A number of other issues in Ukraine affect media freedom and the safety of journalists.

In April, Poroshenko signed a law that requires activists and journalists investigating corruption issues to declare their personal assets in online annual declarations open to anyone, much like publicly funded government officials. On July 10, the president introduced amendments that would annul the online declarations requirement but instead introduce excessive reporting requirements for all nonprofit organizations and individuals working for them.

In May 2016, a pro-government website, Myrotvorets, leaked the names and personal data of hundreds of journalists and others who had been accredited by the press center of the separatist-held self-proclaimed Donetsk People’s Republic, accusing them of “cooperat[ing] with terrorists.” Ukrainian authorities opened an investigation, but top government officials applauded the publication of the data. Several reporters received threats.

A renowned journalist, Pavel Sheremet, was murdered in July 2016. The murder remains unsolved a year later, despite declarations by Poroshenko and other high-level officials that the investigation would be a priority.

Poroshenko made several declarations about the need to improve the climate for press freedom in the country. But the EU should publicly insist that Ukraine needs to take immediate and concrete steps to do so, including revoking the decree banning Russian internet companies, revising the anti-corruption law, and withdrawing the charges against Ruslan Kotsaba.

The Ukrainian government should also do more to hold accountable those responsible for serious violations in the context of the armed conflict in eastern Ukraine, Human Rights Watch said.

In 2016, Human Rights Watch, working jointly with Amnesty International, found that dozens of people had been forcibly disappeared and held in secret detention on the Security Service of Ukraine (SBU) premises in Kharkiv. While all were later released, the SBU denied allegations that the men had been forcibly disappeared and held in secret detention. The military prosecutor’s office pledged to investigate, but a year later, there are no tangible results from the investigation and victims have not obtained an effective remedy for the violations of their rights and the abuses they endured.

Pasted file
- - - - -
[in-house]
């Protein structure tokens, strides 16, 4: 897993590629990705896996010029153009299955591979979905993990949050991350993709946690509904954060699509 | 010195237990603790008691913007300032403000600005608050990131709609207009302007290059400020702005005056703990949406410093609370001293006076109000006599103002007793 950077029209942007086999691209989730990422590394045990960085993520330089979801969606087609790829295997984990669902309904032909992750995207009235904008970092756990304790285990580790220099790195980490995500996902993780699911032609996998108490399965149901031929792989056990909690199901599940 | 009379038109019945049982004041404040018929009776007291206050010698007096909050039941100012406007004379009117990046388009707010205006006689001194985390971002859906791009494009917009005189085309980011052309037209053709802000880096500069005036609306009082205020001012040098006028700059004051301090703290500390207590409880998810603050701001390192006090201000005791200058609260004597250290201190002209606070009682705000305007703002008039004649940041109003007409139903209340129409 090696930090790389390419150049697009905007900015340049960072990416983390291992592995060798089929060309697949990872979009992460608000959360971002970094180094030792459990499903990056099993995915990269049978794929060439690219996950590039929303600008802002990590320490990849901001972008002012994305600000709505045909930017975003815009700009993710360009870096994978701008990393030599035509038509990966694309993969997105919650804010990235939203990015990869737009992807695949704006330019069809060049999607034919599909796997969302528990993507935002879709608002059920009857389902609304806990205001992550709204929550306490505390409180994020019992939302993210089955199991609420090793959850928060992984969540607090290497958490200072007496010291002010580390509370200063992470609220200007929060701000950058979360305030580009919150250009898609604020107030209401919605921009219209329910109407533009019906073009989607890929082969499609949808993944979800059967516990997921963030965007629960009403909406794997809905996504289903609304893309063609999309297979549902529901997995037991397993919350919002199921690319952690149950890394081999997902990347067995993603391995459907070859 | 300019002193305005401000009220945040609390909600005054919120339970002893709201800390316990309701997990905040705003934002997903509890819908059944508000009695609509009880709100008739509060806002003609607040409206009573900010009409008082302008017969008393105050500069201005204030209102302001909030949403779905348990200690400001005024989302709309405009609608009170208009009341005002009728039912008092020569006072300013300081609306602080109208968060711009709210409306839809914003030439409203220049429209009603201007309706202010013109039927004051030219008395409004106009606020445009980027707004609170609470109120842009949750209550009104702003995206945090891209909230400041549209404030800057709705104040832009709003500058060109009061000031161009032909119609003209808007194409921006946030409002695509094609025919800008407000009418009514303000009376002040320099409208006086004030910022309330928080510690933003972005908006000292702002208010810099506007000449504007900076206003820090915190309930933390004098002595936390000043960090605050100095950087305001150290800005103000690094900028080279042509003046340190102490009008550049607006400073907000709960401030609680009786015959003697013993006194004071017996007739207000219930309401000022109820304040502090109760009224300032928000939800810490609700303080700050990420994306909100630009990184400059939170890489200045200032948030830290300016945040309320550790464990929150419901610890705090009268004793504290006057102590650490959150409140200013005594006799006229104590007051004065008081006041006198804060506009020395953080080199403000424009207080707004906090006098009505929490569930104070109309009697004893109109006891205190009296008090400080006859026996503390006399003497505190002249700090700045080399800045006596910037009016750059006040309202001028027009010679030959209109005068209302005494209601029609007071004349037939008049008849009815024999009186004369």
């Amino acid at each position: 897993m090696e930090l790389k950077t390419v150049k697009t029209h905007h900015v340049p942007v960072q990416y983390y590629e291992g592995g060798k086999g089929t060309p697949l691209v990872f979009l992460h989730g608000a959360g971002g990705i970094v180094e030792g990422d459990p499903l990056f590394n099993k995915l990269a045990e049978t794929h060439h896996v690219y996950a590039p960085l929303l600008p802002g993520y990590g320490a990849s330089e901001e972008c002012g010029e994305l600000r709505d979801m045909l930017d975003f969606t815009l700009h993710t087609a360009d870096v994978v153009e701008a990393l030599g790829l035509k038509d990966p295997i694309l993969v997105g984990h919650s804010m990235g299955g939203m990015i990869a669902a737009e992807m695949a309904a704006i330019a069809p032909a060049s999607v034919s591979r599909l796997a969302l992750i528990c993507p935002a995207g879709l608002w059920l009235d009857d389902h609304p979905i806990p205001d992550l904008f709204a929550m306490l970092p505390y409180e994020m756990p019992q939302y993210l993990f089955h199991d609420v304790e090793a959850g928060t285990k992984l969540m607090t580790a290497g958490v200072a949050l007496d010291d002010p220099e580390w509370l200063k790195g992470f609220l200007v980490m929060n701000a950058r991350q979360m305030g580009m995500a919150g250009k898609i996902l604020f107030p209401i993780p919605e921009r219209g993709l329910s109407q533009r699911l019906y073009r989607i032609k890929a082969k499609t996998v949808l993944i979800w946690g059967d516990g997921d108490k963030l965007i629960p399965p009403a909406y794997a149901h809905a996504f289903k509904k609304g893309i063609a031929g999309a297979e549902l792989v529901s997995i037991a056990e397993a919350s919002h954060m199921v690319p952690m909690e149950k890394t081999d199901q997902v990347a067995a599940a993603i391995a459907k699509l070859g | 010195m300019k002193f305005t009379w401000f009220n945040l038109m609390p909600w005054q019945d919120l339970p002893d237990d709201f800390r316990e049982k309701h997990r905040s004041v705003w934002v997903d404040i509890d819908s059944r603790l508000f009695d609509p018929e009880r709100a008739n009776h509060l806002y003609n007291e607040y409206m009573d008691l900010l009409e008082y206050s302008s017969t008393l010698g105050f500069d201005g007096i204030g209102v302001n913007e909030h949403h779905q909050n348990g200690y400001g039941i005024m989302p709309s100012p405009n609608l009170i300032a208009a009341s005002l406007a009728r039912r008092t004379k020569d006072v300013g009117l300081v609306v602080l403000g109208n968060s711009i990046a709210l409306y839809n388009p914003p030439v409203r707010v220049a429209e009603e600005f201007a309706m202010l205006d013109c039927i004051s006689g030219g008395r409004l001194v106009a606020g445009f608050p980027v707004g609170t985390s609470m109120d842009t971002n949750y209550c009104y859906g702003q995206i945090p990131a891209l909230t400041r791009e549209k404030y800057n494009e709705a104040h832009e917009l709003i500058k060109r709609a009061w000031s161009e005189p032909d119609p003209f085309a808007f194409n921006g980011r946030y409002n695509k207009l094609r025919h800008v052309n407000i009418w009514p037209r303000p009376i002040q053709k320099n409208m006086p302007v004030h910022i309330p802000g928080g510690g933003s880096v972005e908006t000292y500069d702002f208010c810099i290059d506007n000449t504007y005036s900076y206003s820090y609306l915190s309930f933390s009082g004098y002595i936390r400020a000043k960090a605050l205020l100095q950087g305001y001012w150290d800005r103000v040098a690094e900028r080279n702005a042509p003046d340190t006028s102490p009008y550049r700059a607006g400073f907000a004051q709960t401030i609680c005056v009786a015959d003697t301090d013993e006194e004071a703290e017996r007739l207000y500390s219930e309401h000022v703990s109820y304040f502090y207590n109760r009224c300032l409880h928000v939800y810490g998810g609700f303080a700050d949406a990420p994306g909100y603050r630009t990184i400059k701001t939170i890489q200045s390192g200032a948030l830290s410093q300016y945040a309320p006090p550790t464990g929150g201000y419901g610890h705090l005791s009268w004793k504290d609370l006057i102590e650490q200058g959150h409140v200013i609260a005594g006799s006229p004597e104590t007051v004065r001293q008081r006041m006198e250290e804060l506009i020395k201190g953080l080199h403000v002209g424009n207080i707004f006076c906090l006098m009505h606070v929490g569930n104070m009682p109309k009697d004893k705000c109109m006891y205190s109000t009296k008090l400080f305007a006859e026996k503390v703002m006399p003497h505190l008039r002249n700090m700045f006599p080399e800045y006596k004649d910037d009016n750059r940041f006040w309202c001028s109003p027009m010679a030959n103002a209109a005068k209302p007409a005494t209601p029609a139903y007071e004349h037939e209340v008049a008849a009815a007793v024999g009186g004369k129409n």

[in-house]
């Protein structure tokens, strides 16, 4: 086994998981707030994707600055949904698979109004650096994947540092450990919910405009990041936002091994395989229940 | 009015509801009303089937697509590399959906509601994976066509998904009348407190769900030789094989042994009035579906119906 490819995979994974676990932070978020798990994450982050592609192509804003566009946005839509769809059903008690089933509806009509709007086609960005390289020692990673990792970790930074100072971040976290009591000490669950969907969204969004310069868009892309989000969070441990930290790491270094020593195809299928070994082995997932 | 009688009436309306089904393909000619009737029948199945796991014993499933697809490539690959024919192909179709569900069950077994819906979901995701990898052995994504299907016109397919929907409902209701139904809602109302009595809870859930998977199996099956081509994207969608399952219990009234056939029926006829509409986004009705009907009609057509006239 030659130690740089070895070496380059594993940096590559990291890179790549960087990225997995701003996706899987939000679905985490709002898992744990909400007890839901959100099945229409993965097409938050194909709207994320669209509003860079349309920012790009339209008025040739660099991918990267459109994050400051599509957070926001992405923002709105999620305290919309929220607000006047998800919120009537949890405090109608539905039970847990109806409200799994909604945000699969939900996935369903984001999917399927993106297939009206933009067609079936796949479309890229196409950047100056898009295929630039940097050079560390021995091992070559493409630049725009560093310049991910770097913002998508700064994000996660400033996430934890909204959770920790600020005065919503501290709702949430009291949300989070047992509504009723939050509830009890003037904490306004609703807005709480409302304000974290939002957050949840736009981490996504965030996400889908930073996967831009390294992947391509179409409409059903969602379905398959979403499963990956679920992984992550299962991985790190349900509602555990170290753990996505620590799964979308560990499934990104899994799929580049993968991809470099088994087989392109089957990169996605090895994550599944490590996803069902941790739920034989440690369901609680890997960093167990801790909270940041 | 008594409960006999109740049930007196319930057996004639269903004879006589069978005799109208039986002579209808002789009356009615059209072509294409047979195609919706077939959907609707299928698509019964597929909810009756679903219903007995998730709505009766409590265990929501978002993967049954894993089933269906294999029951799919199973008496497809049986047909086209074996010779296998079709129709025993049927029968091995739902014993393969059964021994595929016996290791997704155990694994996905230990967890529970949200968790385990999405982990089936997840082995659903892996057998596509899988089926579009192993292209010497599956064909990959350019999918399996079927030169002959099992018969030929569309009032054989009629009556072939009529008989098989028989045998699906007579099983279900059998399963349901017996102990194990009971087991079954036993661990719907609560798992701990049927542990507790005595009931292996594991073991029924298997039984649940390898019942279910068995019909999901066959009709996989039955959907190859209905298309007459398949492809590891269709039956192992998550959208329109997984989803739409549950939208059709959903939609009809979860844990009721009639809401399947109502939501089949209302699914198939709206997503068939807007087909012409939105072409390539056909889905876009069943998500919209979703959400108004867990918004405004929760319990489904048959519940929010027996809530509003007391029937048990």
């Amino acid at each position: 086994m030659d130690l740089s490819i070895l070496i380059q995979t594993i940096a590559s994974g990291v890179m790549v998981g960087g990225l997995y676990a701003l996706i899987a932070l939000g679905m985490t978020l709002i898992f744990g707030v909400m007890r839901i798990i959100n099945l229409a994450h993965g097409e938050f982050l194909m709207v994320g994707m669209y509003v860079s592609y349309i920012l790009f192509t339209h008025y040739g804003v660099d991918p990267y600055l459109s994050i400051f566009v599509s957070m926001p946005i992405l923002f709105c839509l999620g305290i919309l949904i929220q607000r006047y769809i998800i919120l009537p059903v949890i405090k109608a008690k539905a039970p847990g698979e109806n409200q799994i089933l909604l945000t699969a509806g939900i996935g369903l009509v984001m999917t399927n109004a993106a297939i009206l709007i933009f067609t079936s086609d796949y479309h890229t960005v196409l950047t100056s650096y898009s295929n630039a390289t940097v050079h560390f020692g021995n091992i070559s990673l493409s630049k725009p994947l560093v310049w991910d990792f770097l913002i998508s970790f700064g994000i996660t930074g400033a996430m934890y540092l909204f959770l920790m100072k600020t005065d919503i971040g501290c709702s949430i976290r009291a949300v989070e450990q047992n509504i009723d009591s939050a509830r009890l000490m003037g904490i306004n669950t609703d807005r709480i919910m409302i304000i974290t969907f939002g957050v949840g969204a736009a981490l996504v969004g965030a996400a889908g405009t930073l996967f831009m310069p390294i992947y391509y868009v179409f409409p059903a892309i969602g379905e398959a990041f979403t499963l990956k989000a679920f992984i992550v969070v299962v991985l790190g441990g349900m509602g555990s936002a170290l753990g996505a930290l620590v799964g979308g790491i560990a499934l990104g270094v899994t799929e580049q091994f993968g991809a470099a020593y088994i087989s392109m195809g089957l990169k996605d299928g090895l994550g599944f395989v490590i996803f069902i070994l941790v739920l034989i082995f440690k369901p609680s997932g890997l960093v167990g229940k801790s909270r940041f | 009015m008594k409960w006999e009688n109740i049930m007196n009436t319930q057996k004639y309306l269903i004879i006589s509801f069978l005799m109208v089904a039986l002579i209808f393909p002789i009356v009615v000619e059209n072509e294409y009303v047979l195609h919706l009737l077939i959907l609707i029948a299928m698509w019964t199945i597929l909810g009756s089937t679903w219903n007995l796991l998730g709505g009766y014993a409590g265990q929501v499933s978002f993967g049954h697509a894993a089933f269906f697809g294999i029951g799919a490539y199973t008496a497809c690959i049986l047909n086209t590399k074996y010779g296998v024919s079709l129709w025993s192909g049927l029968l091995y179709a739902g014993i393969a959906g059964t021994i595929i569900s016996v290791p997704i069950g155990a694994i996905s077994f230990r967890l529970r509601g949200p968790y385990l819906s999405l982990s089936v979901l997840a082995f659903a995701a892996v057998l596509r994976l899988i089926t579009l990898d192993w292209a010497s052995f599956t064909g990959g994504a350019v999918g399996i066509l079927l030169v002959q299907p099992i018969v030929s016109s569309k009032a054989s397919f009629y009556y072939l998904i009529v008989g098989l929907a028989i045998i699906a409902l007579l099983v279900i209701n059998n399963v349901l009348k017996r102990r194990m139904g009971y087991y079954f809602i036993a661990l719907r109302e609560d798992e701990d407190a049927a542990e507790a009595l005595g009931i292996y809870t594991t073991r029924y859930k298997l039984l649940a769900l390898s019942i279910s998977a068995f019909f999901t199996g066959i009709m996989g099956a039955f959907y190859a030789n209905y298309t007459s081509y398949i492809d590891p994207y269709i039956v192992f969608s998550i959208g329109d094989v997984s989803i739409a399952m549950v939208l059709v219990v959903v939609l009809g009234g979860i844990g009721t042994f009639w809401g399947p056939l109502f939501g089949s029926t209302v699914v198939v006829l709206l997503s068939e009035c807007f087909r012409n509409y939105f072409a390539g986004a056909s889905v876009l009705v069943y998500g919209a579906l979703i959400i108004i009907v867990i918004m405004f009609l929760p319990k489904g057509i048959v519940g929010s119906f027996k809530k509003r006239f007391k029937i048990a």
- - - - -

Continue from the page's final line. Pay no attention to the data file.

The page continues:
Other conflict-related abuses remain unaddressed, such as unlawful attacks on schools and health facilities in eastern Ukraine.

Although some progress has been made toward accountability for serious violations by government forces against protesters during the 2014 Maidan protests, more than three years later many abuses remain unaddressed. Criminal cases were also opened against members of Ukraine’s military battalions, such as Aidar, and the former police battalion Tornado, but these investigations and trials have been marred with disruptions and intimidation by nationalist groups. The authorities often do not hold accountable people responsible for disrupting court proceedings, and in one case, some were invited to testify against a defendant.

“Ukraine’s relations with the EU will to a large extent be defined by how Kyiv deals with abuses of the past and its respect for human rights in the present,” Leicht said. “The EU needs to demonstrate full political commitment in pushing the Ukrainian government to uphold human rights commitments and the rule of law.”